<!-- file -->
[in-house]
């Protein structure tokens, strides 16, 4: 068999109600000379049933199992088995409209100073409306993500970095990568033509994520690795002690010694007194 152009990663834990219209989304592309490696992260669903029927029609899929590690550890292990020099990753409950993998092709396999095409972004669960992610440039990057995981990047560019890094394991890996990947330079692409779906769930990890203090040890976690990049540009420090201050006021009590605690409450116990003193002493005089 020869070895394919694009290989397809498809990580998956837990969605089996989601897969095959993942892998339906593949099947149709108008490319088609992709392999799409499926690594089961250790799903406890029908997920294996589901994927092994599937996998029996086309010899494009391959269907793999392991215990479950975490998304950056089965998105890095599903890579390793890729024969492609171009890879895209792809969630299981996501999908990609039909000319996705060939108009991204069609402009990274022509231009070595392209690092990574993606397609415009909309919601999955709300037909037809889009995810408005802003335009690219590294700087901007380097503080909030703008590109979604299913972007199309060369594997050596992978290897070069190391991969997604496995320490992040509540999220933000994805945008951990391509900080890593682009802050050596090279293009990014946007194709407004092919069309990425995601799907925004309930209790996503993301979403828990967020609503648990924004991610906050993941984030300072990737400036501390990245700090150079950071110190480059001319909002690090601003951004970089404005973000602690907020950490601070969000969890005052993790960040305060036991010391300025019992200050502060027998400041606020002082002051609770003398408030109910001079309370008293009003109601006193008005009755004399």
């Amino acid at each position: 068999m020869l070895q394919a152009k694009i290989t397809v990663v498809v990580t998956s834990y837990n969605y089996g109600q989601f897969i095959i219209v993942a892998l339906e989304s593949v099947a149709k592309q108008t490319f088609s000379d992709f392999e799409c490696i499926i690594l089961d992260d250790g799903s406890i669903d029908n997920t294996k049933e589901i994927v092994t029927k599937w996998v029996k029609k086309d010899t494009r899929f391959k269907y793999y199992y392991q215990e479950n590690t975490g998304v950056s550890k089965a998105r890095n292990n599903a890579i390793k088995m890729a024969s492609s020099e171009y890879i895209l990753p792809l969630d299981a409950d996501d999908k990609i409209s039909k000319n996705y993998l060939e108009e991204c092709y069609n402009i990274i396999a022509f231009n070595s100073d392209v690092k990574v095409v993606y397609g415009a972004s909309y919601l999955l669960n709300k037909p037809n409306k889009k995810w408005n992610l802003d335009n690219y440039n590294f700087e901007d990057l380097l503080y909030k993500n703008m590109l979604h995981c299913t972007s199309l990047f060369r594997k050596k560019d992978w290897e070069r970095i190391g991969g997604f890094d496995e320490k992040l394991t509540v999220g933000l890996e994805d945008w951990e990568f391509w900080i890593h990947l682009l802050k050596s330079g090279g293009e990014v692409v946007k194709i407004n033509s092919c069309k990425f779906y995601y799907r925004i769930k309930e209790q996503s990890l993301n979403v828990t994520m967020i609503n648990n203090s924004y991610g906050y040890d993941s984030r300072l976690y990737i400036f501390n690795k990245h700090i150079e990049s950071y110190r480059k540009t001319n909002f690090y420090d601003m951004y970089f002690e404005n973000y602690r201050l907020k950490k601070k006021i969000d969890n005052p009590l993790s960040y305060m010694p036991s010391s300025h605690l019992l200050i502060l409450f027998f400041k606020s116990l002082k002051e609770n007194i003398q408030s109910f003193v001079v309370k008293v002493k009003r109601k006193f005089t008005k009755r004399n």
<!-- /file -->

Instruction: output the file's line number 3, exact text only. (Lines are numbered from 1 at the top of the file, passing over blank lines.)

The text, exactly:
């Amino acid at each position: 068999m020869l070895q394919a152009k694009i290989t397809v990663v498809v990580t998956s834990y837990n969605y089996g109600q989601f897969i095959i219209v993942a892998l339906e989304s593949v099947a149709k592309q108008t490319f088609s000379d992709f392999e799409c490696i499926i690594l089961d992260d250790g799903s406890i669903d029908n997920t294996k049933e589901i994927v092994t029927k599937w996998v029996k029609k086309d010899t494009r899929f391959k269907y793999y199992y392991q215990e479950n590690t975490g998304v950056s550890k089965a998105r890095n292990n599903a890579i390793k088995m890729a024969s492609s020099e171009y890879i895209l990753p792809l969630d299981a409950d996501d999908k990609i409209s039909k000319n996705y993998l060939e108009e991204c092709y069609n402009i990274i396999a022509f231009n070595s100073d392209v690092k990574v095409v993606y397609g415009a972004s909309y919601l999955l669960n709300k037909p037809n409306k889009k995810w408005n992610l802003d335009n690219y440039n590294f700087e901007d990057l380097l503080y909030k993500n703008m590109l979604h995981c299913t972007s199309l990047f060369r594997k050596k560019d992978w290897e070069r970095i190391g991969g997604f890094d496995e320490k992040l394991t509540v999220g933000l890996e994805d945008w951990e990568f391509w900080i890593h990947l682009l802050k050596s330079g090279g293009e990014v692409v946007k194709i407004n033509s092919c069309k990425f779906y995601y799907r925004i769930k309930e209790q996503s990890l993301n979403v828990t994520m967020i609503n648990n203090s924004y991610g906050y040890d993941s984030r300072l976690y990737i400036f501390n690795k990245h700090i150079e990049s950071y110190r480059k540009t001319n909002f690090y420090d601003m951004y970089f002690e404005n973000y602690r201050l907020k950490k601070k006021i969000d969890n005052p009590l993790s960040y305060m010694p036991s010391s300025h605690l019992l200050i502060l409450f027998f400041k606020s116990l002082k002051e609770n007194i003398q408030s109910f003193v001079v309370k008293v002493k009003r109601k006193f005089t008005k009755r004399n």